Jwinters, because the seller has it listed as having 22 miles and I assumed that it had clicked over to 22 after they took the photo showing 21.

      7
  3. Dave

    Not a classic at all.

    3
    • bone

      Its 30 years old ; technically it is , although I dont see it as one either- Then again , I dont see a 37 year old Escort as a classic , but I would check it out if one showed up at a car show ! .

      6
      • Tom Member

        Dave, it is a classic based upon what bone said AND considering the “history” of cars in general…..other things need to be considered too. In this era, there were not very many exciting domestic cars period. IF there was one, this IS one of them. They were cool when new. If you were going to buy a car from this era and put it away…this would be one of them. I don’t personally like Model T’s but they part of the car history.

        Bone, now to contradict myself, yes an escort falls into that commentary BUT I don’t believe an Escort and a Beretta are as comparable….for the purposes of buying a car, putting it away and taking it out 30 years later…the Beretta (in my opinion) wins.

        Like the car. I had an 89 Z24 and loved it. I worked for Enterprise back then and the Beretta GT was a cool looking little car and was chosen to rent and drive over most everything else on the lot. Zero performance etc, but again, part of history.

        7
      • Dave

        Neither a classic nor a muscle car.

  4. David

    Had a Beretta that would leak every time it rained. The drivers and passengers floor boards would puddle up. After multiple triples to the dealer, inform me to park the car in the garage when it rained.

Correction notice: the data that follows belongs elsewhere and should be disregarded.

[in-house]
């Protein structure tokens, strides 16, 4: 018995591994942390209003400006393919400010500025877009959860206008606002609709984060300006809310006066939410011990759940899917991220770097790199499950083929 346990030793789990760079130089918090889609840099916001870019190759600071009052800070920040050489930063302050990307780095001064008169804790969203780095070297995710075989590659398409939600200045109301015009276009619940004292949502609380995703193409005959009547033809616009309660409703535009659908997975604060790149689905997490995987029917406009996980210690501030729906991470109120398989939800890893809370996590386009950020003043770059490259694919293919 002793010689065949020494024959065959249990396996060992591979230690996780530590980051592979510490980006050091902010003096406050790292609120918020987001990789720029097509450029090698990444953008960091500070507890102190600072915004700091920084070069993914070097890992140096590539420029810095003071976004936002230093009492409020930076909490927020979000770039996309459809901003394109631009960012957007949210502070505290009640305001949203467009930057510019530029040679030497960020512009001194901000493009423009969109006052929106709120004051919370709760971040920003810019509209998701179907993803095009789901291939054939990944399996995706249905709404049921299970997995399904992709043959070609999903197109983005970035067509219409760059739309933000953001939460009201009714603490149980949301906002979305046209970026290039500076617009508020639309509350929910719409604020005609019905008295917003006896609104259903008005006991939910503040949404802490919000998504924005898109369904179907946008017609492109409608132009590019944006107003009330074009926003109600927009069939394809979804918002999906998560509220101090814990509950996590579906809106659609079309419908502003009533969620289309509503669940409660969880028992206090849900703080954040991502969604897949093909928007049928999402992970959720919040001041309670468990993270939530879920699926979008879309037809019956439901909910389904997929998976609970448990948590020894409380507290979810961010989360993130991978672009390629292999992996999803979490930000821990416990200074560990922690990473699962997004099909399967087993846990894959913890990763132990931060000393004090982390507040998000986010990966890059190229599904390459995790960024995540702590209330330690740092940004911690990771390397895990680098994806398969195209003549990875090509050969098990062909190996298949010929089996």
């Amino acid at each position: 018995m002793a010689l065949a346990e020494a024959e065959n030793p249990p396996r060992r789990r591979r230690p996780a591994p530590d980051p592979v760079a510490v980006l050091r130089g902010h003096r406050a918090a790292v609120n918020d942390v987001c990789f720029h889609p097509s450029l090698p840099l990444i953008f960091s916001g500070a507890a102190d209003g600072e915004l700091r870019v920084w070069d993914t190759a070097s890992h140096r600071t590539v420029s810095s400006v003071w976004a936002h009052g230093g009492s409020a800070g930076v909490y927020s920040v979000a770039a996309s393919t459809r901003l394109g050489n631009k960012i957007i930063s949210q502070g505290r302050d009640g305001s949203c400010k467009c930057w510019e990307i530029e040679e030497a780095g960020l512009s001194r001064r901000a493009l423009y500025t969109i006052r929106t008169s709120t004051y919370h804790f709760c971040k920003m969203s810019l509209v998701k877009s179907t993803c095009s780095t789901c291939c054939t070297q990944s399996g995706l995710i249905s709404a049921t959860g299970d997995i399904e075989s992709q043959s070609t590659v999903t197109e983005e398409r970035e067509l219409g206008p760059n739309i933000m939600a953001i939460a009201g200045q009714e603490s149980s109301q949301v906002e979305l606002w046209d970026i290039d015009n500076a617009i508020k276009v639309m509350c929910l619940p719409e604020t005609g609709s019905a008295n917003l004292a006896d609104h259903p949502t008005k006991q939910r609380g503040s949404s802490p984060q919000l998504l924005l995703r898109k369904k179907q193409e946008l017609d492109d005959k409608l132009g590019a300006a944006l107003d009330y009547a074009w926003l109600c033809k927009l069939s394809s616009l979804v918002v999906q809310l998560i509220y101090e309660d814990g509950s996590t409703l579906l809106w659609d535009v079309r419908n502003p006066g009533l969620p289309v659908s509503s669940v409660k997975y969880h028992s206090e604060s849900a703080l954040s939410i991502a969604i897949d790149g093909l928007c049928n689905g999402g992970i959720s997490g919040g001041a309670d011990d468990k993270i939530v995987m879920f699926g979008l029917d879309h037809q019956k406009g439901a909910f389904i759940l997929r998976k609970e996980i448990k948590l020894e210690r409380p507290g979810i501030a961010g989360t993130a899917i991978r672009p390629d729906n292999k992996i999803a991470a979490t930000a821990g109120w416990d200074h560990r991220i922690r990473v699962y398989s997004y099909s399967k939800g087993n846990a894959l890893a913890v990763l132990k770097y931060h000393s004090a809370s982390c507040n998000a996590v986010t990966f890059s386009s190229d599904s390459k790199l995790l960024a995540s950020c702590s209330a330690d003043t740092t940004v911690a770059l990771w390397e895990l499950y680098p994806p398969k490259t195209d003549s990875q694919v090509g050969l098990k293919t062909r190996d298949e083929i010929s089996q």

5
    • Fred W

      See? Problem solved! (from the dealer’s perspective).

      7
  5. KC John

    I drove one of these as a demo when I worked for a Chevy dealer in the day. Nice enough car for what it was. Love to know why someone stashed one away. It’s a two door Corsica! Got wonder why and what the return on investment will be for original “collector”. Can’t drive it. Good luck to seller. I got beach front property available in Arizona if he wants to invest more cash.

    3
    • Superdessucke

      I’m fond of calculating that and I have for other cars on here. But I’m not going to for this, because I don’t want to make anybody cry. Just be glad it exists!

      1
  6. irocrobb

    I predict bidding will hit 10 grand even with the world the way it is right now. It is a dealer selling it with a reserve and he will probably want bigger bucks. I could be way off though. It would be fun at cruise night.

    3
  7. Yorik